There’s a lot of action on the Tweeter about the Jarvis Street bike lanes. Just do a search on the #saveJarvis hashtag. And there’s been a lot of valuable grassroots work from the likes of Dave Meslin, Justin Beach, Matt Elliott, the Toronto Cyclists Union, and other activists.
But even automatic form-letter responses can be instructive. This is from Rob Ford’s office, in response to a letter about the Jarvis bike lanes:
Thank you for your email.
As I promised during the mayoralty election, I am dedicated to delivering customer service excellence, creating a transparent and accountable government, reducing the size and cost of government and building a transportation city.
I will continue to work on behalf of the taxpayers to make sure you get the respect you deserve.
This note is to confirm that we have received your email and that we are looking into your matter.
Please feel free to follow up to check the status of your email.
Thanks again and have a great day.
Mayor Rob Ford
City of Toronto
We’re all in this together.
OK, well, where to begin?
Customer service excellence?
Deep sigh. I’m not a “customer,” Rob / staff / mailbot. I’m a citizen. There’s a rather substantial difference. I suspect there might be two or three people in this city who feel the same way.
Citizenship is about more than delivering service, and it’s about more than soundbites like “gravy trains” or “respect for taxpayers” or “the war on the car.” It involves a conception of the public good far beyond simplistic memes like those, and if there’s any recognition of that from Team Ford, I have yet to see it.
Transparent and accountable government?
According to the Toronto Cyclists Union,
City Hall wants to remove the Jarvis Street bike lanes by side-stepping the democratic process. Councillors in Mayor Ford’s inner circle tabled a motion to remove the bike lanes at the eleventh hour at the Public Works & Infrastructure Committee. This issue was not on the agenda, so cyclists did not have the opportunity to voice support for Jarvis before the decision was made. The local Councillor wasn’t even consulted until 5 minutes prior to the decision’s announcement. Local Councillors deserve to have a say in their own ward. Cyclists deserve public consultation on a major infrastructure change such as this.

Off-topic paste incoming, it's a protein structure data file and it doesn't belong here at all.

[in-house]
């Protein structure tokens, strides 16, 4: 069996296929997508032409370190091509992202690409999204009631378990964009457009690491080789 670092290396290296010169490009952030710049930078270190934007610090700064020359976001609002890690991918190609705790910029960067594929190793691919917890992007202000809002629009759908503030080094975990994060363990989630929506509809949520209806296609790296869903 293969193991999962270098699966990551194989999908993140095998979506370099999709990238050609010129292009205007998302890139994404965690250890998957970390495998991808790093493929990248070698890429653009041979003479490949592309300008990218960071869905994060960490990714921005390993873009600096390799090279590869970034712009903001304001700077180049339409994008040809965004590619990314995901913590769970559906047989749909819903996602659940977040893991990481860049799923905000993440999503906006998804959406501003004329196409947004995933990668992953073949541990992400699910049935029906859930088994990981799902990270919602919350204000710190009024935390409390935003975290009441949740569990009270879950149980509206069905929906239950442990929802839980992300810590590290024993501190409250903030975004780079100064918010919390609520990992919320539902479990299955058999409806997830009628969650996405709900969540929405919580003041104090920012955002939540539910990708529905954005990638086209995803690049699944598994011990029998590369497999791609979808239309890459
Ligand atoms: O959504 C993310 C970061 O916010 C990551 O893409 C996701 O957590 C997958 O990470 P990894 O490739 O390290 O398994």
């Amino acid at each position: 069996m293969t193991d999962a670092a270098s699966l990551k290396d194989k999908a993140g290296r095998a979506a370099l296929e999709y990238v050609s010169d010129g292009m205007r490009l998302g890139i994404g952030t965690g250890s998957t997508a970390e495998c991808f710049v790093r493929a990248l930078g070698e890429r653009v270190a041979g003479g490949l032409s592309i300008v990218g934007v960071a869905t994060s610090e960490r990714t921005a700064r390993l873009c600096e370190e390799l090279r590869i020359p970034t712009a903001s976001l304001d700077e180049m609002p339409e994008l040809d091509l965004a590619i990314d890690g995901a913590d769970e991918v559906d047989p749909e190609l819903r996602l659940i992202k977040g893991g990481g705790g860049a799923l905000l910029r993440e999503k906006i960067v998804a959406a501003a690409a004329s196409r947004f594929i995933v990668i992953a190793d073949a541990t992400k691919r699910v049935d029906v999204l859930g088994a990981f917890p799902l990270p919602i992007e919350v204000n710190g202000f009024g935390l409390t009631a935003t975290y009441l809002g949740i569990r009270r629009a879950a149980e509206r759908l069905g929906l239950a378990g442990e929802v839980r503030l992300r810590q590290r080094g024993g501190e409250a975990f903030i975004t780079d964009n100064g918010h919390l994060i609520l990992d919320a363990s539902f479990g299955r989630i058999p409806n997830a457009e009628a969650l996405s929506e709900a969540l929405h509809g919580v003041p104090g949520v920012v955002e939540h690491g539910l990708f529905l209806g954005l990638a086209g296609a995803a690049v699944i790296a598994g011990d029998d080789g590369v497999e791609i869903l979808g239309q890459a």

Doesn’t seem especially transparent, accountable or respectful to me, but then I’m not part of Ford Nation. Tip of the iceberg, one suspects.
Working on behalf of taxpayers?
See remarks re citizenship, above.
Space doesn’t allow for a full exploration, but in short, we are citizens, Rob, not taxpayers. The whole “taxpayers” discourse reduces our relationships to our government, our community and one another to very narrow and antagonistic terms. It turns civic life into a reductionist, zero-sum, us-versus-them game. When you think of yourself solely as a taxpayer, then the only way you’re going to see government is as an intrusive force that takes away your hard-earned money.
Yes, I ride a bike. Not that that should make any difference. Bad policy and bad governance are what they are regardless of how I choose to get around. If nothing else, I’d like to see the end of the idiotic “war on the car” meme. Any sane and workable transportation policy needs to recognize that different people have different ways of getting around, and to plan accordingly in a way that balances the different interests in way that accomplishes the greatest good for the greatest number. That’s responsible government in one sentence. It’s not a lot to ask, but apparently it’s beyond Team Ford.
One isn’t under any illusions that phone calls, blog posts, tweets, petitions or even personal appearances at city council or committee meetings are going to have much impact on this particular administration, but there are enough independent-minded councillors to make the effort worthwhile. Or so one wants to think, anyway. I can be pretty naive sometimes.
Update: Matt Elliott’s FAQ over at OpenFile.